March 26, 2006 — -- Following accusations that several Duke University lacrosse team members raped a dancer, a group of concerned Durham, N.C., residents staged a "wake-up call" today against sexual assault.
Standing in front of the house where the alleged assault occurred, the group beat and banged on pots and pans early this morning to protest the attack.
Last week, DNA samples were taken from 46 members of thelacrosse team. Investigators are trying to identify at least three men suspected of raping and beating the woman, who was hired to dance at a party.
"We're not saying that all 46 were involved," Durham Police Cpl. David Addison said recently. "But we do know that some of the players inside that house on that evening knew what transpired and we need them to come forward."
So far, no charges have been filed against any of the players. The team, which is currently ranked No. 2 and has been considered a favorite to win this year's national championship, forfeited two games -- one yesterday and one that would have been played on this coming Tuesday -- because of the allegations.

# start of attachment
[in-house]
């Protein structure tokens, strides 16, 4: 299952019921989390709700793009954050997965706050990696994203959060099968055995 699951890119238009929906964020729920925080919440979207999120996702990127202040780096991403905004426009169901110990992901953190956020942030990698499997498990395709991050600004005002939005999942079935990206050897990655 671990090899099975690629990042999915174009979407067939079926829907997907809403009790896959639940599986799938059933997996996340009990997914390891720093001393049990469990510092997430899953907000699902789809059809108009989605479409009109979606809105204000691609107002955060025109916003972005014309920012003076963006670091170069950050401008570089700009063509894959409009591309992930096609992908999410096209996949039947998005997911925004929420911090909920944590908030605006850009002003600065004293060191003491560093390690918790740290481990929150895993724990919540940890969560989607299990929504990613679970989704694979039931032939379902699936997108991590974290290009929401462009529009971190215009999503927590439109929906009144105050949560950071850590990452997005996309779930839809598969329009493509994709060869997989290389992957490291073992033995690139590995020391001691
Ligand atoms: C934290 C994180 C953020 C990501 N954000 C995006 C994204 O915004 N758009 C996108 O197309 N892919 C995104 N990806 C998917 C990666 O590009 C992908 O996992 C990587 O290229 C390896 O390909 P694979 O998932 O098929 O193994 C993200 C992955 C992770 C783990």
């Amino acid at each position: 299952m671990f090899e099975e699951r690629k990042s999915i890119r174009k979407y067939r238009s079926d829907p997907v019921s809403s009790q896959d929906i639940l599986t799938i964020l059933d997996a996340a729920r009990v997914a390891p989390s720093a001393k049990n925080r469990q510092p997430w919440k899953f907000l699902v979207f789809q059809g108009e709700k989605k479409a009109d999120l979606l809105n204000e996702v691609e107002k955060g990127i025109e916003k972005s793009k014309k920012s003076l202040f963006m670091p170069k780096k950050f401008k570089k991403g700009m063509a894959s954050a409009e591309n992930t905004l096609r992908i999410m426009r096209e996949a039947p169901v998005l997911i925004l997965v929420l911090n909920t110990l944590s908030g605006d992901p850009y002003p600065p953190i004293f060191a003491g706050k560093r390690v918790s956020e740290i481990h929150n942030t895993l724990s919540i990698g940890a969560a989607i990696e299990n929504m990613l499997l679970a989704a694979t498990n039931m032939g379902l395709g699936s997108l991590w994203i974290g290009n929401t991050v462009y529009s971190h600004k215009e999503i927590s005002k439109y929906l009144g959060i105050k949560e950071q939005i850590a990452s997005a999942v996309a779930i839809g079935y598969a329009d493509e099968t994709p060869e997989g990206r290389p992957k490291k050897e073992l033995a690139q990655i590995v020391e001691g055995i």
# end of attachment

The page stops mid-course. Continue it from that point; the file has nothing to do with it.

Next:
"If what is alleged is in fact true, it's totally deplorable," Duke spokesman John Burness told ABC station WTVD-TV in Duhram this past week. "That is not what this institution stands for nor do we believe it's what our students stand for."
According to a search warrant, the victim and another woman went to a university-owned house on March 13, where three members of the team live. When the men became aggressive, the women left but another player apologized and convinced them to return.
The women returned to the house, but were separated. The victim alleges she was forced into a bathroom and assaulted. The men also allegedly yelled racial slurs at the women.
The victim, who is black, later contacted police from a grocery store and reported the attack.
"That brutal assault, that brutal rape that occurred within that house, cannot be explained by anyone," Addison said.
Duke Provost Peter Lang seemed unwilling to speculate on the allegations.
"Do I know that those crimes happened in a way that would allow me to take a position on that? No," he said. "That's why we have the police. That's why the police have the means to undertake steps to investigate the crime that Duke could never have."
ABC News affiliate WTVD-TV in Durham, N.C., contributed to this report.